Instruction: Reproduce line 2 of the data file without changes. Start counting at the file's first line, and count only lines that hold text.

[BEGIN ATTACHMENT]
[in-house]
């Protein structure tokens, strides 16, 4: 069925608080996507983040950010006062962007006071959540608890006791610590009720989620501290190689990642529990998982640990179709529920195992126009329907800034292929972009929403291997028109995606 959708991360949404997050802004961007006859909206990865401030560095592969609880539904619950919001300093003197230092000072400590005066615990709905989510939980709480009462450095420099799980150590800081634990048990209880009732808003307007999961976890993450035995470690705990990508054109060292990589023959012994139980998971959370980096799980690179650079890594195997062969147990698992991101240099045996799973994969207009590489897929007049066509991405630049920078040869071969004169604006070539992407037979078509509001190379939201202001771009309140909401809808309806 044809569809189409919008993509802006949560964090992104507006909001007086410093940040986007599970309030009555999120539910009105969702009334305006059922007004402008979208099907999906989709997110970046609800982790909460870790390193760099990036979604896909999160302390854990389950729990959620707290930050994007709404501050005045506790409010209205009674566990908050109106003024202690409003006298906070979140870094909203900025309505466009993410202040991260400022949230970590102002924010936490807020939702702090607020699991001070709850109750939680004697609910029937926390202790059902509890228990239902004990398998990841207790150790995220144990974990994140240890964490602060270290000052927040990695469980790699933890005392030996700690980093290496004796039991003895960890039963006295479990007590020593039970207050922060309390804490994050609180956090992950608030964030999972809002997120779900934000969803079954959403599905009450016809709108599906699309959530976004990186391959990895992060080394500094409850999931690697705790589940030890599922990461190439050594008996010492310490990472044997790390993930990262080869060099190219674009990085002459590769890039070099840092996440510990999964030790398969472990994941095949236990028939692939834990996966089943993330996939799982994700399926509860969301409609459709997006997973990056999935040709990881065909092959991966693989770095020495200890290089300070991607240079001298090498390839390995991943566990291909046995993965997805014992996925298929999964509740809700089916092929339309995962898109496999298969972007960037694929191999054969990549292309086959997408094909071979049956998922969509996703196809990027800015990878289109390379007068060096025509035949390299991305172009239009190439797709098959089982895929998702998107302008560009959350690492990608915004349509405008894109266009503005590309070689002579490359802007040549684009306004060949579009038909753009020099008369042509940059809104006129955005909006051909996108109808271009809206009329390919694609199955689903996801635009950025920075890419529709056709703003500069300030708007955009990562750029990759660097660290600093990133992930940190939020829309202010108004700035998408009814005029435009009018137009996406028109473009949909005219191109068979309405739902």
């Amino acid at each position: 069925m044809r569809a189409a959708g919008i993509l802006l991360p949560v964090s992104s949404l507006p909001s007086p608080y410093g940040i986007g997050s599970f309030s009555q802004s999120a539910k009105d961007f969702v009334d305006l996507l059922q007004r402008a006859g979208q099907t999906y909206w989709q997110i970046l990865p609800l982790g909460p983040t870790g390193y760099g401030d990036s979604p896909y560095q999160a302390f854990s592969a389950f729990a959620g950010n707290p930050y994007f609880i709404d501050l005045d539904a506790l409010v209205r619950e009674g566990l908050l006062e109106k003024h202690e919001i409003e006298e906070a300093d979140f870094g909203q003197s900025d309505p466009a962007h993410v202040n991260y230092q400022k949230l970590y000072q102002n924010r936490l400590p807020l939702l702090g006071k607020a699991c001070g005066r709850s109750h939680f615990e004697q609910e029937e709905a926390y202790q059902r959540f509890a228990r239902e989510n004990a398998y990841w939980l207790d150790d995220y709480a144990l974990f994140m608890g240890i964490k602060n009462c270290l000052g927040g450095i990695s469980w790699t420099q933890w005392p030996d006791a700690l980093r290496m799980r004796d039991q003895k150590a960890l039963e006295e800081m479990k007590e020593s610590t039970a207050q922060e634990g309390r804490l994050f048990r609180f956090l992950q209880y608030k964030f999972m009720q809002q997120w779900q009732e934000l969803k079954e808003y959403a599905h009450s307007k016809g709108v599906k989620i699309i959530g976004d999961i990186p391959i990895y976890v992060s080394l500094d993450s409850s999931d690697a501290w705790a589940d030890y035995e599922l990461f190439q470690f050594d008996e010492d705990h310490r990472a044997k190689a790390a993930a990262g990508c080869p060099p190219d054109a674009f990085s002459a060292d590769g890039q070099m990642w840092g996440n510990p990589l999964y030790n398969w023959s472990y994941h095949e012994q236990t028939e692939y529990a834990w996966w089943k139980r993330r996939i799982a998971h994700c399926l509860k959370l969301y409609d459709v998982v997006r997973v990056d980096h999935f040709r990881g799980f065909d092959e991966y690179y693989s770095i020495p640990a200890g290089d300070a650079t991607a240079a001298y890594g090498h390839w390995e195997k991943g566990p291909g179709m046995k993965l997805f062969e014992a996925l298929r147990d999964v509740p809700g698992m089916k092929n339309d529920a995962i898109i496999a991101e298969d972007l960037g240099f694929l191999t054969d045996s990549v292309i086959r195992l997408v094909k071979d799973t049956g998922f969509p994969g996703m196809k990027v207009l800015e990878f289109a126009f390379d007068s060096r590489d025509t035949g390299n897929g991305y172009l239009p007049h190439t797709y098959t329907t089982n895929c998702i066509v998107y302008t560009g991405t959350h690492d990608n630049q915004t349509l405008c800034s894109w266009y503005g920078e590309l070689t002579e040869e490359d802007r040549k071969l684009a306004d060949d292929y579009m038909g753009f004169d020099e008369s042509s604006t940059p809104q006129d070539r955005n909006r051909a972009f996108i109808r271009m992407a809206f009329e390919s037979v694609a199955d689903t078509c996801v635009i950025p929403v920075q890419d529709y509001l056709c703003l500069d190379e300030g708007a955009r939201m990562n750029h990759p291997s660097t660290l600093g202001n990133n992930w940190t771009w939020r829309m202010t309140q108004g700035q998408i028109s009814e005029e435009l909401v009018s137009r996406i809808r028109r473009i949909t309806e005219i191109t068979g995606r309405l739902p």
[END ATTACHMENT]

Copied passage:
């Protein structure tokens, strides 16, 4: 069925608080996507983040950010006062962007006071959540608890006791610590009720989620501290190689990642529990998982640990179709529920195992126009329907800034292929972009929403291997028109995606 959708991360949404997050802004961007006859909206990865401030560095592969609880539904619950919001300093003197230092000072400590005066615990709905989510939980709480009462450095420099799980150590800081634990048990209880009732808003307007999961976890993450035995470690705990990508054109060292990589023959012994139980998971959370980096799980690179650079890594195997062969147990698992991101240099045996799973994969207009590489897929007049066509991405630049920078040869071969004169604006070539992407037979078509509001190379939201202001771009309140909401809808309806 044809569809189409919008993509802006949560964090992104507006909001007086410093940040986007599970309030009555999120539910009105969702009334305006059922007004402008979208099907999906989709997110970046609800982790909460870790390193760099990036979604896909999160302390854990389950729990959620707290930050994007709404501050005045506790409010209205009674566990908050109106003024202690409003006298906070979140870094909203900025309505466009993410202040991260400022949230970590102002924010936490807020939702702090607020699991001070709850109750939680004697609910029937926390202790059902509890228990239902004990398998990841207790150790995220144990974990994140240890964490602060270290000052927040990695469980790699933890005392030996700690980093290496004796039991003895960890039963006295479990007590020593039970207050922060309390804490994050609180956090992950608030964030999972809002997120779900934000969803079954959403599905009450016809709108599906699309959530976004990186391959990895992060080394500094409850999931690697705790589940030890599922990461190439050594008996010492310490990472044997790390993930990262080869060099190219674009990085002459590769890039070099840092996440510990999964030790398969472990994941095949236990028939692939834990996966089943993330996939799982994700399926509860969301409609459709997006997973990056999935040709990881065909092959991966693989770095020495200890290089300070991607240079001298090498390839390995991943566990291909046995993965997805014992996925298929999964509740809700089916092929339309995962898109496999298969972007960037694929191999054969990549292309086959997408094909071979049956998922969509996703196809990027800015990878289109390379007068060096025509035949390299991305172009239009190439797709098959089982895929998702998107302008560009959350690492990608915004349509405008894109266009503005590309070689002579490359802007040549684009306004060949579009038909753009020099008369042509940059809104006129955005909006051909996108109808271009809206009329390919694609199955689903996801635009950025920075890419529709056709703003500069300030708007955009990562750029990759660097660290600093990133992930940190939020829309202010108004700035998408009814005029435009009018137009996406028109473009949909005219191109068979309405739902």